Randomized, controlled phase 2 and phase 3 clinical trials evaluating the safety and efficacy of a proprietary formulation of phentolamine mesylate in both adults and children (aged 4 to 11 years) have been completed and a New Drug Application (NDA) was approved in May 2008 by the FDA for marketing under the name OraVerse (Novalar Pharmaceuticals, Inc, San Diego, CA).

Briefly summarizing these as yet-unpublished clinical trials, overall for both maxillary supraperiosteal and mandibular inferior alveolar nerve block and mental block injections, phentolamine mesylate accelerated the time to return of “normal lip sensation” relative to a “sham” injection by more than 80 minutes (approximately 60 min vs 140 min). This represents a clinically and statistically significant (P < .0001) decrease in the duration of STA.15 

These trials demonstrated no significant affect on pain (there was no return of pain after its administration nor was the injection of phentolamine mesylate itself painful (because it was injected into anesthetized tissues). The injection of phentolamine mesylate was not associated with any serious adverse events nor were there any adverse effects on vital signs or patient-reported pain. No clinically observable effects on the oral mucosa were noted. The results of these trials are in press.15 

The findings of a pediatric trial of phentolamine mesylate in subjects aged 4 to 11 years were similar to those of the adult trials. Return to normal lip sensation occurred approximately 75 minutes faster compared with sham injection (P < .0001) in children ages 6 to 11. No serious adverse events, effect on vital signs, or patient-reported pain were noted. The article reporting the results of this trial is in press.16 

The blood level of local anesthetic was not affected by the local injection of phentolamine in either the adult or pediatric populations.15,16 The only effect the injection of phentolamine had on the blood levels of local anesthetic was to delay the time to peak concentration. This result is consistent with the hypothesis that phentolamine accelerates the rate of recovery by accelerating the rate of redistribution of local anesthetic from the submucosa into the cardiovascular system.17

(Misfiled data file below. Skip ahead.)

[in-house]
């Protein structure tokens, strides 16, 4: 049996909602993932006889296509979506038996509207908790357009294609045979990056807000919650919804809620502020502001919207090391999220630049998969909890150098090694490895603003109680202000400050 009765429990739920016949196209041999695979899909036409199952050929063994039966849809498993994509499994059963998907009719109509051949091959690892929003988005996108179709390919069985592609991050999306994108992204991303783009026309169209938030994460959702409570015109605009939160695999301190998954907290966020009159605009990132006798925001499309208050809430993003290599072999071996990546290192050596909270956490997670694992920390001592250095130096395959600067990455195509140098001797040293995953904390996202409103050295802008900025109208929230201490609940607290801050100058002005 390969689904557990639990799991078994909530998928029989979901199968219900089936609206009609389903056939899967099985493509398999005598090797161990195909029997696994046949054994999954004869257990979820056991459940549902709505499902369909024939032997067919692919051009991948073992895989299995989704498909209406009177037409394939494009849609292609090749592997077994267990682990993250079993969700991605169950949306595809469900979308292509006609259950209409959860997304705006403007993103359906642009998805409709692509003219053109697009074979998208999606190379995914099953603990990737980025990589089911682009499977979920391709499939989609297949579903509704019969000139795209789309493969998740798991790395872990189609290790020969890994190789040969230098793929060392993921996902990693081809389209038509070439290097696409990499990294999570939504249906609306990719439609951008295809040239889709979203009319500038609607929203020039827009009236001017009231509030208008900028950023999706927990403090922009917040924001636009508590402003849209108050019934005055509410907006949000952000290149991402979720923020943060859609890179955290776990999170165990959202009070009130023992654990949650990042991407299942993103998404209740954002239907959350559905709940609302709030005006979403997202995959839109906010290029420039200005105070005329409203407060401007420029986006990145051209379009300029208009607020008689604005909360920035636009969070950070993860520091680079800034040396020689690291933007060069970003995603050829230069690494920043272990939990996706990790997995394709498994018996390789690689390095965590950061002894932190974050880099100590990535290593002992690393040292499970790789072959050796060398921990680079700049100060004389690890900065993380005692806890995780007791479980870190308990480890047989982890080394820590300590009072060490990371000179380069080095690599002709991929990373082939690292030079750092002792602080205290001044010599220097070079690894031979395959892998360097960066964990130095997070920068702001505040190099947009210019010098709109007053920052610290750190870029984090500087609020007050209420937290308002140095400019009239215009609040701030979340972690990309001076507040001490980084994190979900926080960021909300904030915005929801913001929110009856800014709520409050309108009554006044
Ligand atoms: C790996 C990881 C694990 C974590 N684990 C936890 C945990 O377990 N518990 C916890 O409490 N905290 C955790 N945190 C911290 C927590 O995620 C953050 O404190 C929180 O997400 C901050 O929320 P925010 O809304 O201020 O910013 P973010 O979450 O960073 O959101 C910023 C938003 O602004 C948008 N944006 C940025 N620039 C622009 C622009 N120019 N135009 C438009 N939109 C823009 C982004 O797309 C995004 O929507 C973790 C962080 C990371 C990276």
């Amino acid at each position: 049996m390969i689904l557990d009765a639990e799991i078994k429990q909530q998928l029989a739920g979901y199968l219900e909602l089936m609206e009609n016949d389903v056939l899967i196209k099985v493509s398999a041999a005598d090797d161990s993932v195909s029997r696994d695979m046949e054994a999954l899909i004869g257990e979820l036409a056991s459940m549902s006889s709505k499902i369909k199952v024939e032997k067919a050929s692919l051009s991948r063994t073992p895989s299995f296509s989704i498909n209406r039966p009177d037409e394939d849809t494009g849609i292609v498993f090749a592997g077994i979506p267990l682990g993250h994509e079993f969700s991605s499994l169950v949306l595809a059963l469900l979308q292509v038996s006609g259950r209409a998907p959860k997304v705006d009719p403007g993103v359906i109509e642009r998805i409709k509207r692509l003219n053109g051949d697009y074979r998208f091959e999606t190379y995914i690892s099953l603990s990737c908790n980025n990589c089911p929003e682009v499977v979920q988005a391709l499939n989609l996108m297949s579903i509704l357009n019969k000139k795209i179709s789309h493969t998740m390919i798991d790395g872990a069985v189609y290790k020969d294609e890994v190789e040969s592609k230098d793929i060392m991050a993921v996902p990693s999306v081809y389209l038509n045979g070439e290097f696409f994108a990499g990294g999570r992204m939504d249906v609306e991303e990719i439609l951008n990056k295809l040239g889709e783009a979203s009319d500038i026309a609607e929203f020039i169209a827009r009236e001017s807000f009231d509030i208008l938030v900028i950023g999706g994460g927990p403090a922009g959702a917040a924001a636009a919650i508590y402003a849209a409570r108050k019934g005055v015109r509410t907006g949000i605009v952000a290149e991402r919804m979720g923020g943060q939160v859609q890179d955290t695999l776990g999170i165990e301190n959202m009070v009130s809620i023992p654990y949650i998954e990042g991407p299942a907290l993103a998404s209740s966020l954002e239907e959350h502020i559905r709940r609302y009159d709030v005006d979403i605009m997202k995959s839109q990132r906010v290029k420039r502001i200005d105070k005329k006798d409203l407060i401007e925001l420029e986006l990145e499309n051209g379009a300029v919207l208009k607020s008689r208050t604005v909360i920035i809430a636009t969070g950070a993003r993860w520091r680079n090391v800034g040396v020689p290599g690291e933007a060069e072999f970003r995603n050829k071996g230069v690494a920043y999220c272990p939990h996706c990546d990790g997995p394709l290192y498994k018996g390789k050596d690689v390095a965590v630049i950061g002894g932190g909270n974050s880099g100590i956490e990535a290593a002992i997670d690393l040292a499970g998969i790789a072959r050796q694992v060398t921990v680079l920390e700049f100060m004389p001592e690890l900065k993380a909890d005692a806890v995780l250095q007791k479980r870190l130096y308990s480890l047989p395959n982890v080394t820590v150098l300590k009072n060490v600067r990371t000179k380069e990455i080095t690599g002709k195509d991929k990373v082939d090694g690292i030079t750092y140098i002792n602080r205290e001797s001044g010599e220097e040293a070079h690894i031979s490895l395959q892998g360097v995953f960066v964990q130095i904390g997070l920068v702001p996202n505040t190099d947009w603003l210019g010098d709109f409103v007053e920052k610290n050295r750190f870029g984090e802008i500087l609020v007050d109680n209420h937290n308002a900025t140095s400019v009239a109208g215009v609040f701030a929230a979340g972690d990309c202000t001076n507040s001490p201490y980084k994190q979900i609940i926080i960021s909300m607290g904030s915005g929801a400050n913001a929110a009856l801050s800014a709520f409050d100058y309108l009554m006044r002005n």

Clinical trials of phentolamine mesylate have compared the reversal action of the drug with articaine plus epinephrine, lidocaine plus epinephrine; mepivacaine plus levonordefrin; and prilocaine plus epinephrine. Similar results were obtained for each type of anesthetic solution.15 

CLINICAL APPLICATION OF PHENTOLAMINE MESYLATE

Phentolamine mesylate (OraVerse) will be packaged in cartridges identical, except for labeling, to traditional local anesthetic cartridges. It may be administered with any dental local anesthetic syringe and dental injection needle. Use of phentolamine mesylate as a reversal agent for dental intraoral local anesthesia would follow the pattern described below.

The patient receives a traditional intraoral injection of local anesthetic, with or without a vasoconstrictor, at the onset of dental treatment. The choice of local anesthetic is determined by the expected duration of pulpal anesthesia required to complete the dental procedure (Table).

At the conclusion of the “traumatic” portion of the dental procedure (eg, the procedure necessitating pulpal anesthesia, such as drilling) phentolamine mesylate is administered. It will be injected into the same site as the local anesthetic was previously deposited (eg, via a right inferior alveolar nerve block injection when treating the mandibular right quadrant). For adults the proposed dosage is 1 to 2 cartridges of phentolamine mesylate (a dose of 0.4 mg to 0.8 mg), while for children the proposed dosage is 0.5 to 1 cartridge (0.2 mg to 0.4 mg).15,16 Phentolamine mesylate produces a localized vasodilation, increasing perfusion at the site of deposition, and likely leads to a more rapid redistribution of the local anesthetic from the injection site into capillaries and venules and away from the oral cavity.17 

A clinical example of how the reversal of local anesthetic might benefit a patient is seen in Figure 2. In the present environment, without a local anesthetic reversal agent, the patient arrives for a 1-hour dental appointment in the mid- to late afternoon. As the procedure requires tooth preparation, the dentist elects to administer 2% lidocaine with epinephrine 1:100,000 via inferior alveolar nerve block. Successful anesthesia is achieved. Treatment commences and is completed in approximately 45 minutes. The dentist discharges the patient who leaves the office approximately 1 hour after having received the local anesthetic. The patient’s lip and tongue are still numb. Apart from the fact that the patient feels strange because of this residual numbness (eg “my lip feels fat”), the patient will be unable to eat, or if he does, unable to eat without an increased risk of traumatic soft tissue injury, when dinner is served several hours later.

With the administration of phentolamine mesylate at the conclusion of the traumatic portion of the treatment (tooth preparation) or immediately after the dental procedure, residual soft tissue anesthesia (eg, lip and tongue) has completely resolved by the time dinner is served.

CANDIDATES FOR LOCAL ANESTHETIC REVERSAL